Buddy Can You Spare A Dime

By D. R. DiFrancesco

The alarm rings,

Pastie mouthed, joints aching,

Swinging my legs off the bed,

Damn arthritis,

The cold is killing me.

I rub my eyes to wipe away the blur,

Standing in line to use the bathroom,

It wasn’t always this way.

Looking over my shoulder,

Bedroll, pair of pants and a shirt,

All I have left to my name,

Insignificant to most,

Something to fight for.

A hot meal,

Maybe the last for the day,

An assembly line of the wretched,

Like dogs fighting over scraps of meat,

Degrading and demoralizing.

Back to the street,

Bedroll under my arm,

Wearing everything I own.

More stares,

People pass by,

Eye contact would make me human,

I was an accountant for God’s sake,

I had a wife,

Left when times got tough,

I have kids,

They think Daddy’s gone away.

No surprise work is hard to come by,

One set of cloths,

Infrequent showers,


Politicians want us to pull ourselves up by the bootstraps,

What bootstraps,

I wouldn’t hire me?


For money, food, drink, and the occasional odd job,

Pennies, rocks, and insults are thrown my way,

I’m not a bum,

I’m you, one hospital bill away,

One hospital bill and you are me.

Maybe I’ll get a hot meal tonight,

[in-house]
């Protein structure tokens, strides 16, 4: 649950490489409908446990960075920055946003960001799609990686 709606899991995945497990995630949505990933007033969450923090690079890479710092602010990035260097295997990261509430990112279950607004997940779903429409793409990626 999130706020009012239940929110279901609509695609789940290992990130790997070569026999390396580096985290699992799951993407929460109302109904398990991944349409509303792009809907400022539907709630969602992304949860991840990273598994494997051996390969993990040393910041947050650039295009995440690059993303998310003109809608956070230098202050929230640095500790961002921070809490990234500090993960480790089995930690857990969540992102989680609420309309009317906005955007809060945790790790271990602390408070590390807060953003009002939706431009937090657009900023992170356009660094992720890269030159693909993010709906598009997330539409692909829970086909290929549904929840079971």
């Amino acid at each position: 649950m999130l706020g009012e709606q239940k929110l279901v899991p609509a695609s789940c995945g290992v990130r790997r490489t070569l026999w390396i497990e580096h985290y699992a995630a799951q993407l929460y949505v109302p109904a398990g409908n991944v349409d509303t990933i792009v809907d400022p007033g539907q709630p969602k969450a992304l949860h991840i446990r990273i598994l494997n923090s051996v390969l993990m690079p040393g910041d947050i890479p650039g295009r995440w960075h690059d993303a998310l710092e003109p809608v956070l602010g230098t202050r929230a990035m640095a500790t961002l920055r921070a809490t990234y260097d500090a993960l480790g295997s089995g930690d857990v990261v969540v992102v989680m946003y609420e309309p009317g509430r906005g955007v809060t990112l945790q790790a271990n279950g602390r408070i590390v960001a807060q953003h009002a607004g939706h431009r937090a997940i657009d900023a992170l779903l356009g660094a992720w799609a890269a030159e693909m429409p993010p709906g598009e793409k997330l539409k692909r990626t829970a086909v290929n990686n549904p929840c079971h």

A warm bed,

Maybe I won’t,

Look in the mirror,

Who do you see?

Plight of the Homeless

By D. R. DiFrancesco

Shadow people abound,

Faceless and nameless they inhabit our streets,

Forgotten amongst the urban sound,

Left to stifle in summer’s heat.


Shadow people trapped,

Passed by like trash littering the walkway,

Feeble hands outstretched for scraps,

Passersby strain to look away.


Shadow people lost,

Beaten down by an iron fist,

Society tries to subdue them at any cost,

Acting as though they don’t exist.


Shadow people remain,

Vagrants, homeless, bums, call them what you will,

Put a hand out to ease their strain,

Comfort and humanity and faith instill.


Shadow people no more,

Take them in, in body and soul,

End the battle of class; end the poverty of war,

Lift them up, our brothers and sisters, their urgency behold.